Artist Joan Miró was immensely successful among certain 20th Century aficionados. Some of his paintings had wild scribbles of line art, odd shapes and displays of color that attracted art collectors worldwide.

When an insured claimed that a Miró lithograph was worth $10,000, contents researchers (think “contents detectives”) found that the claimant had hung the print upside down.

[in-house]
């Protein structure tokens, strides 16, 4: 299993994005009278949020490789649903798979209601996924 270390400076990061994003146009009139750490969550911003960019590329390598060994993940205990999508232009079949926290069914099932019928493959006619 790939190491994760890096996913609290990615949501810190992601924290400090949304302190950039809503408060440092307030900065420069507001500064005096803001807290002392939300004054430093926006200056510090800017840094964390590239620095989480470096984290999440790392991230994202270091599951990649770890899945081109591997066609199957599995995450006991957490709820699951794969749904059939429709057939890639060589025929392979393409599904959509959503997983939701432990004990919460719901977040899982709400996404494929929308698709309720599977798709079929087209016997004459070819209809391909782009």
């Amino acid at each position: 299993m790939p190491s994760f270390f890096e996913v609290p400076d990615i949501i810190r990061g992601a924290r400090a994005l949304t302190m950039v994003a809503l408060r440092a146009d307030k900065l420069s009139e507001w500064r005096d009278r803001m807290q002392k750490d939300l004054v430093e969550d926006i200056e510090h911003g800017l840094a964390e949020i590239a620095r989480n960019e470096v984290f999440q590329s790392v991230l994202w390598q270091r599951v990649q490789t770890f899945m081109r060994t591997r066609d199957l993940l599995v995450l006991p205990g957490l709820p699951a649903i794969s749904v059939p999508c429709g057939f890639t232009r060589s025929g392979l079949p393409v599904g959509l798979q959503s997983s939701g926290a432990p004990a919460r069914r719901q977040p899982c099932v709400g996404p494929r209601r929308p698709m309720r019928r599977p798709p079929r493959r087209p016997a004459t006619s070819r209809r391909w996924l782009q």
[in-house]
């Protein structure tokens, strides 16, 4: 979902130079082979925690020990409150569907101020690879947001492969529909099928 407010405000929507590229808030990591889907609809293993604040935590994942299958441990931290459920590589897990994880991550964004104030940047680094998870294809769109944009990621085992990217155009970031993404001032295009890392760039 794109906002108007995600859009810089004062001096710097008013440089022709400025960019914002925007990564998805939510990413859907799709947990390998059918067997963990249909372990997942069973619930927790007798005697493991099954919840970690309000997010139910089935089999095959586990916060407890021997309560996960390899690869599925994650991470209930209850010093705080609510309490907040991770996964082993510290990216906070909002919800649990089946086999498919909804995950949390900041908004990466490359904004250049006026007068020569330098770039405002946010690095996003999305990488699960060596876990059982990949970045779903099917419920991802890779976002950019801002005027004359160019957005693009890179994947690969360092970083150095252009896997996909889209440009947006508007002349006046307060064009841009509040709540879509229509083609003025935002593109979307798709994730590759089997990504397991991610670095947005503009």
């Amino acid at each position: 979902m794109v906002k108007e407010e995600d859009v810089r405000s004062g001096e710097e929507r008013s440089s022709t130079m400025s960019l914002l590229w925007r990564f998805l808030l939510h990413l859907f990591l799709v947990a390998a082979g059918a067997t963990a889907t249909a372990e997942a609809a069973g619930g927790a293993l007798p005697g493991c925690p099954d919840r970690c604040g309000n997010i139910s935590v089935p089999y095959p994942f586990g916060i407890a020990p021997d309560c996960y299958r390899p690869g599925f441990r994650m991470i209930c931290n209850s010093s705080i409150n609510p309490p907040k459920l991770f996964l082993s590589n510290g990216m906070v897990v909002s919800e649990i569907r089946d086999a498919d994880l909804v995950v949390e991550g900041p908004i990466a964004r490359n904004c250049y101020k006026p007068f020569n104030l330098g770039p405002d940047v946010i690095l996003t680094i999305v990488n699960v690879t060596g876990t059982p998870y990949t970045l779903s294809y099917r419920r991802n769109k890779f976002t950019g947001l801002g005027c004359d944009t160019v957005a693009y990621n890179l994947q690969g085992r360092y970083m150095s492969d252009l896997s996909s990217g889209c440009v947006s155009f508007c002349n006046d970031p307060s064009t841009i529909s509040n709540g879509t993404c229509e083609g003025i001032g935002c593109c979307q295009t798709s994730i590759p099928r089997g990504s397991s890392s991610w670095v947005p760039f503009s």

The fake artist had signed the top of the painting and the signature was inverted (which was why the owner had hung it incorrectly) and the “Certificate of Authenticity” listed it with the wrong name. That is why the contents valet have a “million dollar data base” of experts who assist them with specialty challenges. The lithograph was worth $0. The insurer saved the full $10,000.